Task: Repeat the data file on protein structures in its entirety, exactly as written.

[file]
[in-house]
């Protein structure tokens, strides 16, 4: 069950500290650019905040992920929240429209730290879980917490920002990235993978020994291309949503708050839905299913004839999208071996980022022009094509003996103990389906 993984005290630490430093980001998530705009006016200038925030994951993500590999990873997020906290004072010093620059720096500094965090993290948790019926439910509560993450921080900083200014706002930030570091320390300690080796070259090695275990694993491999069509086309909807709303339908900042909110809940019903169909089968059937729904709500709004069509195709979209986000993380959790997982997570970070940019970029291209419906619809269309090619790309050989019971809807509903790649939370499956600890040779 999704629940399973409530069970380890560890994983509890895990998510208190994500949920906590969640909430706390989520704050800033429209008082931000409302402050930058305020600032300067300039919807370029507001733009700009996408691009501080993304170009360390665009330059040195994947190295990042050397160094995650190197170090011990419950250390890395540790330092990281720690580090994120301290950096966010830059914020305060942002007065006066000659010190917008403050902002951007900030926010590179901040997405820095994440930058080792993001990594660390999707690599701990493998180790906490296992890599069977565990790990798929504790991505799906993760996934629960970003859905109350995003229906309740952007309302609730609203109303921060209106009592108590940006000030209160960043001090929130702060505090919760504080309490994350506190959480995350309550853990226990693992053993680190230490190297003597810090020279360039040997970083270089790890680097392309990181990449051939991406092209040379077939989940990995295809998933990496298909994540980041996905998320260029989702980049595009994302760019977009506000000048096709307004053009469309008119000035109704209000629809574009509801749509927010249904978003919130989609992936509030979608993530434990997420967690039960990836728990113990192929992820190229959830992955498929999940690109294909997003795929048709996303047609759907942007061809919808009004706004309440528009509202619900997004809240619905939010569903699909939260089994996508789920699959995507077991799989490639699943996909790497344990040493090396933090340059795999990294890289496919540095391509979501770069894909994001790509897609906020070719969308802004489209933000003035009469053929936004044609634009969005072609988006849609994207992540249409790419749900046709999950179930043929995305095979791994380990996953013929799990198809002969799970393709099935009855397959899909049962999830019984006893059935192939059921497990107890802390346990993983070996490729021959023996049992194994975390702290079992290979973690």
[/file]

[in-house]
């Protein structure tokens, strides 16, 4: 069950500290650019905040992920929240429209730290879980917490920002990235993978020994291309949503708050839905299913004839999208071996980022022009094509003996103990389906 993984005290630490430093980001998530705009006016200038925030994951993500590999990873997020906290004072010093620059720096500094965090993290948790019926439910509560993450921080900083200014706002930030570091320390300690080796070259090695275990694993491999069509086309909807709303339908900042909110809940019903169909089968059937729904709500709004069509195709979209986000993380959790997982997570970070940019970029291209419906619809269309090619790309050989019971809807509903790649939370499956600890040779 999704629940399973409530069970380890560890994983509890895990998510208190994500949920906590969640909430706390989520704050800033429209008082931000409302402050930058305020600032300067300039919807370029507001733009700009996408691009501080993304170009360390665009330059040195994947190295990042050397160094995650190197170090011990419950250390890395540790330092990281720690580090994120301290950096966010830059914020305060942002007065006066000659010190917008403050902002951007900030926010590179901040997405820095994440930058080792993001990594660390999707690599701990493998180790906490296992890599069977565990790990798929504790991505799906993760996934629960970003859905109350995003229906309740952007309302609730609203109303921060209106009592108590940006000030209160960043001090929130702060505090919760504080309490994350506190959480995350309550853990226990693992053993680190230490190297003597810090020279360039040997970083270089790890680097392309990181990449051939991406092209040379077939989940990995295809998933990496298909994540980041996905998320260029989702980049595009994302760019977009506000000048096709307004053009469309008119000035109704209000629809574009509801749509927010249904978003919130989609992936509030979608993530434990997420967690039960990836728990113990192929992820190229959830992955498929999940690109294909997003795929048709996303047609759907942007061809919808009004706004309440528009509202619900997004809240619905939010569903699909939260089994996508789920699959995507077991799989490639699943996909790497344990040493090396933090340059795999990294890289496919540095391509979501770069894909994001790509897609906020070719969308802004489209933000003035009469053929936004044609634009969005072609988006849609994207992540249409790419749900046709999950179930043929995305095979791994380990996953013929799990198809002969799970393709099935009855397959899909049962999830019984006893059935192939059921497990107890802390346990993983070996490729021959023996049992194994975390702290079992290979973690």